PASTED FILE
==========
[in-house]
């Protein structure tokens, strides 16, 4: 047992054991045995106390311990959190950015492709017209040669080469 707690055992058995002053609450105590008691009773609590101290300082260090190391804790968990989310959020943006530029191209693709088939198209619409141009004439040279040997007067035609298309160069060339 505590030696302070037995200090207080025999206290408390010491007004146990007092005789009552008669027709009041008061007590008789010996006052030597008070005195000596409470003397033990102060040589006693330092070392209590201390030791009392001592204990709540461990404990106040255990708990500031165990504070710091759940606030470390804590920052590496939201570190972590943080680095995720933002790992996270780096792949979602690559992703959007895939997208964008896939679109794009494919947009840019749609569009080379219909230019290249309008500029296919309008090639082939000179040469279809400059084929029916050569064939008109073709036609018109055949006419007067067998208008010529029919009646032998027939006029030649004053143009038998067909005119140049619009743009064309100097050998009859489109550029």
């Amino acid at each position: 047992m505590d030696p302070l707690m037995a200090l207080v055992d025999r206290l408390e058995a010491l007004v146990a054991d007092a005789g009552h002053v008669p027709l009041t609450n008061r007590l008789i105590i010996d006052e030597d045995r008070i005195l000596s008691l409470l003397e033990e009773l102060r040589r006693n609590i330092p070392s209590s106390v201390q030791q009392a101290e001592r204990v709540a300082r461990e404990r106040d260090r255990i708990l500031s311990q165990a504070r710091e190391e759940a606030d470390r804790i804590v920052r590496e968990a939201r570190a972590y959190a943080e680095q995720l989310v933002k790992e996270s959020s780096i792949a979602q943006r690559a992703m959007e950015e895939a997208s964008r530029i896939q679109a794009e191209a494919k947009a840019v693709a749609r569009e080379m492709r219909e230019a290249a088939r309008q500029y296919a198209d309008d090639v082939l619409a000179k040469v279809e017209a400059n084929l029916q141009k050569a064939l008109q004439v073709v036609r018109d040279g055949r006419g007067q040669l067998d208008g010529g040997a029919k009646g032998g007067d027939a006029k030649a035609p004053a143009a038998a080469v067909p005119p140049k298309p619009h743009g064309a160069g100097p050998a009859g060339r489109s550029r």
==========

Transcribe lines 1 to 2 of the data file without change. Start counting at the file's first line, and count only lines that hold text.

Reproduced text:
[in-house]
């Protein structure tokens, strides 16, 4: 047992054991045995106390311990959190950015492709017209040669080469 707690055992058995002053609450105590008691009773609590101290300082260090190391804790968990989310959020943006530029191209693709088939198209619409141009004439040279040997007067035609298309160069060339 505590030696302070037995200090207080025999206290408390010491007004146990007092005789009552008669027709009041008061007590008789010996006052030597008070005195000596409470003397033990102060040589006693330092070392209590201390030791009392001592204990709540461990404990106040255990708990500031165990504070710091759940606030470390804590920052590496939201570190972590943080680095995720933002790992996270780096792949979602690559992703959007895939997208964008896939679109794009494919947009840019749609569009080379219909230019290249309008500029296919309008090639082939000179040469279809400059084929029916050569064939008109073709036609018109055949006419007067067998208008010529029919009646032998027939006029030649004053143009038998067909005119140049619009743009064309100097050998009859489109550029």